The musings of a wanderer......

Month: August 2015

Sharm el-Sheikh, Egypt

Last month I popped over to Sharm el-Sheikh, or “Sharm” as it’s referred to by ex-pats and Middle Easterners. I went for 3 nights to celebrate a friend’s birthday. Sharm is a resort town on the Sinai peninsula of Egypt, on the Red Sea. It’s a quick 2hr flight from Riyadh, and makes a nice weekend get-away. The town itself is mostly full of all-inclusive resorts of varying stars, as well as Saudi, Egyptian, British and Russian tourists. It’s known amongst divers as being some of the best waters you can dive in, and there are many dive boats to stay on if that’s your thing.

Sharm is a place of contradictions. You will see Muslim women in swim burkinis or their abayas next to British and Russian tourists in the teeniest swimwear your eyes have ever seen. It’s bizarre and surreal. Safety wise Sharm el-Sheikh is the only safe place on the Sinai peninsula, but as with most security in the Middle East, this is an ever changing thing, so it’s best to follow the situation closely if you’re going and be sure to register with your embassy. The last major terror attack in Sharm was in 2005, although the most recent June tourist attack in Tunisia has shed light on Sharm being a target. Security is reportedly on high alert, but to be quite honest I hardly saw any security at all. Maybe they blended in civilian-style, but I’ve seen more security in Saudi Arabia than we saw here.

I won’t actually name the resort we stayed at because it wasn’t really that great. We spent our time bouncing between the few pools at the resort, going for dips, reading in the shade, having drinks at the swim up bar, or watching the daily belly-dancing and jazzercise classes. They were hugely entertaining. I had wanted to try scuba diving again, but had been fighting a respiratory bug for the last several weeks (thankfully not MERS) so couldn’t do it. The beach area is really rocky so most of the resorts on the bay we stayed on had piers that led out into the ocean to make getting in easier. The water is a beautiful shade of blue with great visibility and tons of fish. The ocean was really rough the time we were there, so while I did go in my fear of water immediately kicked in and I was back out in a matter of minutes.






The best thing we did while there though, was rent a beach cabana and pretend we were high rollers for the day. For $30 we got a private beachfront cabana with a waiter and wifi. It felt like total luxury and I loved every minute of it. Weather wise it’s super humid. Riyadh has a dry heat which I’ve become accustomed to, so Sharm was pretty close to unbearable during the day with temperatures in the mid to upper 40’s and humidity in the 50’s it was sweltering. The other relaxing thing we did was a 2 hour Egyptian hammam which was classier than my Moroccan hammam experience, but still resulted in me being mostly naked whilst getting a scrub down with my travel mate. Since it was my second experience I felt like quite the experienced hammam-goer.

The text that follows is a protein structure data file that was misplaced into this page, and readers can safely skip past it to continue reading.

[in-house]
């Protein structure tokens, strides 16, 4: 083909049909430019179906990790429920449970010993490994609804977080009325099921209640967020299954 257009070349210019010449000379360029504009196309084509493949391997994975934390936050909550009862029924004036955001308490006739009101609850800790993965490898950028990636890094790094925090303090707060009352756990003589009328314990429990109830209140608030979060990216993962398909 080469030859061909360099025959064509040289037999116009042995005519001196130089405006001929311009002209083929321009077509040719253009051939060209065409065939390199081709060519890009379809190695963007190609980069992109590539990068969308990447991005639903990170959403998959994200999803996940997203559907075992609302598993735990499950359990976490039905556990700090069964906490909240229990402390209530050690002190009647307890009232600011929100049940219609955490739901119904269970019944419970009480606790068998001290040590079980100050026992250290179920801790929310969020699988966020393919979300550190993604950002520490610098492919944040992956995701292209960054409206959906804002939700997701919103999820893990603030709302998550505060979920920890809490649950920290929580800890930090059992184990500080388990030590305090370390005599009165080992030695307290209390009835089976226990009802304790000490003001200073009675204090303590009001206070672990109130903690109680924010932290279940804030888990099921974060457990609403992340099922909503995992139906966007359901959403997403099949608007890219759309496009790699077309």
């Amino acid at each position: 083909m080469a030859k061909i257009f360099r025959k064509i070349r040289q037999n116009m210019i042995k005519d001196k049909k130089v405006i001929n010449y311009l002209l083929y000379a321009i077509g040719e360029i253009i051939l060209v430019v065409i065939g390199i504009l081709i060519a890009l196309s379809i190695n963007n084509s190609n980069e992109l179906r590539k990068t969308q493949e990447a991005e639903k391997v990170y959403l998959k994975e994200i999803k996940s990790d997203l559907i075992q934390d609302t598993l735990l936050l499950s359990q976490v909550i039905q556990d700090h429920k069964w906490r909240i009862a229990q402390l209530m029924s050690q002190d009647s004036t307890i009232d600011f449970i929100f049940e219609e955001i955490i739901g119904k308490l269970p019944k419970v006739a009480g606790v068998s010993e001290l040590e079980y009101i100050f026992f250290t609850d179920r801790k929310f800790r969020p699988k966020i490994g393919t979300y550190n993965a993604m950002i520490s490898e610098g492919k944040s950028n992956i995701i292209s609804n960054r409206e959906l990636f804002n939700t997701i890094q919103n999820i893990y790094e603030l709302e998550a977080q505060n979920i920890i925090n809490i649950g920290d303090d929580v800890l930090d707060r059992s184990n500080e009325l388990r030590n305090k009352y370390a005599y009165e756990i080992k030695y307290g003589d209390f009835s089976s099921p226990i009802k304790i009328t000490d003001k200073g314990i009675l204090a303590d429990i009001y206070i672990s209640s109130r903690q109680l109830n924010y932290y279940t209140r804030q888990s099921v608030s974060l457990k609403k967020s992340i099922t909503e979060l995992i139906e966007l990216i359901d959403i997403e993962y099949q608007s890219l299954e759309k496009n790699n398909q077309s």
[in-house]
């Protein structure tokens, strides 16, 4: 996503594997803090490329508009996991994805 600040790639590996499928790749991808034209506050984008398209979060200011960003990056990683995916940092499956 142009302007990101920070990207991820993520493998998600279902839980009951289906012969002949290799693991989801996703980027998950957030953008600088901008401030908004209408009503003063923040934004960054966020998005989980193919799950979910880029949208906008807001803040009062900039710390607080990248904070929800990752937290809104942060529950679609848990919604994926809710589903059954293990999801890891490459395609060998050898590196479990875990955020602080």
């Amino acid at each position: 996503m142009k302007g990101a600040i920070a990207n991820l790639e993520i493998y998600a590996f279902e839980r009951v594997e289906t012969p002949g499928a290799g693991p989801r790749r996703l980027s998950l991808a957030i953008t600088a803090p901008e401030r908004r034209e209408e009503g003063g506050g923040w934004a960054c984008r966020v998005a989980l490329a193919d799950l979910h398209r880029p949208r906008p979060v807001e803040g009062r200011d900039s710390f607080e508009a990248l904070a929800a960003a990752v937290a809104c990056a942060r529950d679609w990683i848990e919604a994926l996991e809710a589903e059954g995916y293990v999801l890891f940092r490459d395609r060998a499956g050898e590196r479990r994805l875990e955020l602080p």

If you need a weekend away you could do much worse than to fly over to Sharm el-Sheikh. If you love all-inclusives than you will likely love Sharm. If like me, they’re not really your thing it still makes for a nice weekend out of the sandbox. Go exploring people…..




Vancouver Island, Canada

I wanted to share a place with you that is one of my most favourite places in the world. This is a place that holds great memories of my childhood, and one that I know will be in my future. I’ve always had a love of the west coast. Whether it be Vancouver, Victoria or Seattle, I love it all. I love the ragged coastline and the ocean, and I especially love a good winter storm.

Growing up as a child I have many fond travel related memories. We would spent much of the summer camping, and we even owned a pretty rad camper that fit in the back of my Pops 1977 Ford. I lived most of my childhood in Alberta and it has some of the best camping a person can imagine. But, my fondest memories by far were of camping on the west coast of Vancouver Island. A tiny slice of land between the small towns of Tofino and Ucluelet. This area is known as the Pacific Rim National Park, and I can remember roaming the miles long beaches as a child, seeking refuge from the wind in deadwood forts we would build. The 4 of us trailing along- mom and dad in the front with my brother and I pulling up the rear, each in our own little world as we combed the beach for treasures, such as shells or feathers. Our crazy water loving dog Dusty was always somewhere in view, and often we would walk for hours without seeing hardly any other people. I remember a summer afternoon spent watching my brother and cousin body surfing the chilly Pacific Ocean waves. I remember it was a place of peace. A place of quiet. And these memories are what drew me back to it as an adult.

After a particularly bad breakup I was seeking solitude and the only place I longed for was this coastal area. I headed here in late November and spent 3 nights reading, journaling, and exploring the empty beaches. I was fortunate to visit the day following a winter storm, so the ocean was still churning and frothing as the huge waves crashed into the shore. It was spectacular. There are numerous hiking paths within the Pacific Rim National Park that I explored and braved the cold of Chesterman Beach to watch the surfers take advantage of the large waves. A couple years later I returned with my dear friend during the spring when the season was still full of rain, and the winds cold. We rented a cabin with a hot tub, and would sit out in the warm water as the rain poured down with the sound of the crashing sea in the distance. If my heart where divided into territories a huge piece of it would belong to this place.